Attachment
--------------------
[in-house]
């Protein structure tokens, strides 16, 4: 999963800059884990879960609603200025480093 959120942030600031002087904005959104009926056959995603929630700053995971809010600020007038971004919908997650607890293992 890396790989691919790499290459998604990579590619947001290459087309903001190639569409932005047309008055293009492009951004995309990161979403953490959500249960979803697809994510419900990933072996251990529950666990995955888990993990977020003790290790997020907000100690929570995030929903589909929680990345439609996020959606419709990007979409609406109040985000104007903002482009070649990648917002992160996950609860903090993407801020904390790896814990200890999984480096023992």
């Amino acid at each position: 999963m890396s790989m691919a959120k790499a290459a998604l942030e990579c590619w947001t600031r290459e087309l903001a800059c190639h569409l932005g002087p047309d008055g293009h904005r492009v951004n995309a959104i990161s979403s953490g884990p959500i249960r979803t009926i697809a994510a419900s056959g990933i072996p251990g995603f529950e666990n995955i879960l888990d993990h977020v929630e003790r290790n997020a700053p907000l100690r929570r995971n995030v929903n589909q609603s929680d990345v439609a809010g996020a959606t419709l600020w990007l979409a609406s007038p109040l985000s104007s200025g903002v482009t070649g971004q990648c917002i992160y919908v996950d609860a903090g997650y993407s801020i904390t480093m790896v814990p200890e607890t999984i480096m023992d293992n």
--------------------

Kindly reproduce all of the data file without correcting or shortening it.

[in-house]
């Protein structure tokens, strides 16, 4: 999963800059884990879960609603200025480093 959120942030600031002087904005959104009926056959995603929630700053995971809010600020007038971004919908997650607890293992 890396790989691919790499290459998604990579590619947001290459087309903001190639569409932005047309008055293009492009951004995309990161979403953490959500249960979803697809994510419900990933072996251990529950666990995955888990993990977020003790290790997020907000100690929570995030929903589909929680990345439609996020959606419709990007979409609406109040985000104007903002482009070649990648917002992160996950609860903090993407801020904390790896814990200890999984480096023992």
């Amino acid at each position: 999963m890396s790989m691919a959120k790499a290459a998604l942030e990579c590619w947001t600031r290459e087309l903001a800059c190639h569409l932005g002087p047309d008055g293009h904005r492009v951004n995309a959104i990161s979403s953490g884990p959500i249960r979803t009926i697809a994510a419900s056959g990933i072996p251990g995603f529950e666990n995955i879960l888990d993990h977020v929630e003790r290790n997020a700053p907000l100690r929570r995971n995030v929903n589909q609603s929680d990345v439609a809010g996020a959606t419709l600020w990007l979409a609406s007038p109040l985000s104007s200025g903002v482009t070649g971004q990648c917002i992160y919908v996950d609860a903090g997650y993407s801020i904390t480093m790896v814990p200890e607890t999984i480096m023992d293992n």